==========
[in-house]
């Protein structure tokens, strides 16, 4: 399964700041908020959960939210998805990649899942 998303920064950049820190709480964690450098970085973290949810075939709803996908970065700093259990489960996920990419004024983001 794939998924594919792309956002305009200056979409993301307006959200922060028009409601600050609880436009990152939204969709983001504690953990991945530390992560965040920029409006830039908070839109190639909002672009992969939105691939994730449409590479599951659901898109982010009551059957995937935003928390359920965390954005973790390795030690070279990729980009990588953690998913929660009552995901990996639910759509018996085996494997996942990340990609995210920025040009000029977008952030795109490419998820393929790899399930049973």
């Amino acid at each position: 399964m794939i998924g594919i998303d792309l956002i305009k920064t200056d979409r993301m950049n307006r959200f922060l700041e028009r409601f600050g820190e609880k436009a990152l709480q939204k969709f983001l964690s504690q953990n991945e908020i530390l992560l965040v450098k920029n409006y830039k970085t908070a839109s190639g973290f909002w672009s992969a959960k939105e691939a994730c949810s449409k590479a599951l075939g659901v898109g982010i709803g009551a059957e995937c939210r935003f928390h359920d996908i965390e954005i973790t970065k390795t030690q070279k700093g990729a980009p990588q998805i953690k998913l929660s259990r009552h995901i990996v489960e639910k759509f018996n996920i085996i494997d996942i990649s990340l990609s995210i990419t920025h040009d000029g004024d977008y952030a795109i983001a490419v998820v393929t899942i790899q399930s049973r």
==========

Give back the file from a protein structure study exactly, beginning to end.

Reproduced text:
[in-house]
């Protein structure tokens, strides 16, 4: 399964700041908020959960939210998805990649899942 998303920064950049820190709480964690450098970085973290949810075939709803996908970065700093259990489960996920990419004024983001 794939998924594919792309956002305009200056979409993301307006959200922060028009409601600050609880436009990152939204969709983001504690953990991945530390992560965040920029409006830039908070839109190639909002672009992969939105691939994730449409590479599951659901898109982010009551059957995937935003928390359920965390954005973790390795030690070279990729980009990588953690998913929660009552995901990996639910759509018996085996494997996942990340990609995210920025040009000029977008952030795109490419998820393929790899399930049973």
């Amino acid at each position: 399964m794939i998924g594919i998303d792309l956002i305009k920064t200056d979409r993301m950049n307006r959200f922060l700041e028009r409601f600050g820190e609880k436009a990152l709480q939204k969709f983001l964690s504690q953990n991945e908020i530390l992560l965040v450098k920029n409006y830039k970085t908070a839109s190639g973290f909002w672009s992969a959960k939105e691939a994730c949810s449409k590479a599951l075939g659901v898109g982010i709803g009551a059957e995937c939210r935003f928390h359920d996908i965390e954005i973790t970065k390795t030690q070279k700093g990729a980009p990588q998805i953690k998913l929660s259990r009552h995901i990996v489960e639910k759509f018996n996920i085996i494997d996942i990649s990340l990609s995210i990419t920025h040009d000029g004024d977008y952030a795109i983001a490419v998820v393929t899942i790899q399930s049973r």